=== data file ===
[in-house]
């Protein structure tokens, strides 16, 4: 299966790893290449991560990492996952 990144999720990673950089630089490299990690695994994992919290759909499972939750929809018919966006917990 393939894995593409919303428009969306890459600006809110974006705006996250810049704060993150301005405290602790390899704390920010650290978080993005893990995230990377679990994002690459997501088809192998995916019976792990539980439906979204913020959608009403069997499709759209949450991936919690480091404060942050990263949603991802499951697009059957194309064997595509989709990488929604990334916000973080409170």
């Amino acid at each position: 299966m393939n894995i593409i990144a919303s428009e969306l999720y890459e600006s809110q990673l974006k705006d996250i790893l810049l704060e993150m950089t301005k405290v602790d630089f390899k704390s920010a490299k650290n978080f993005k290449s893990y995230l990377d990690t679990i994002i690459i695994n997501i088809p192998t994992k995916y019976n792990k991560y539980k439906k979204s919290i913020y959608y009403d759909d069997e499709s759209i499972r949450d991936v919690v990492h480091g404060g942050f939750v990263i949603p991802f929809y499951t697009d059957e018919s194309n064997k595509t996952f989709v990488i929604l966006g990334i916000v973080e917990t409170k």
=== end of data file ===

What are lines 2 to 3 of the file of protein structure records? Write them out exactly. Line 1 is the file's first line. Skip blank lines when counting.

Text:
């Protein structure tokens, strides 16, 4: 299966790893290449991560990492996952 990144999720990673950089630089490299990690695994994992919290759909499972939750929809018919966006917990 393939894995593409919303428009969306890459600006809110974006705006996250810049704060993150301005405290602790390899704390920010650290978080993005893990995230990377679990994002690459997501088809192998995916019976792990539980439906979204913020959608009403069997499709759209949450991936919690480091404060942050990263949603991802499951697009059957194309064997595509989709990488929604990334916000973080409170």
């Amino acid at each position: 299966m393939n894995i593409i990144a919303s428009e969306l999720y890459e600006s809110q990673l974006k705006d996250i790893l810049l704060e993150m950089t301005k405290v602790d630089f390899k704390s920010a490299k650290n978080f993005k290449s893990y995230l990377d990690t679990i994002i690459i695994n997501i088809p192998t994992k995916y019976n792990k991560y539980k439906k979204s919290i913020y959608y009403d759909d069997e499709s759209i499972r949450d991936v919690v990492h480091g404060g942050f939750v990263i949603p991802f929809y499951t697009d059957e018919s194309n064997k595509t996952f989709v990488i929604l966006g990334i916000v973080e917990t409170k």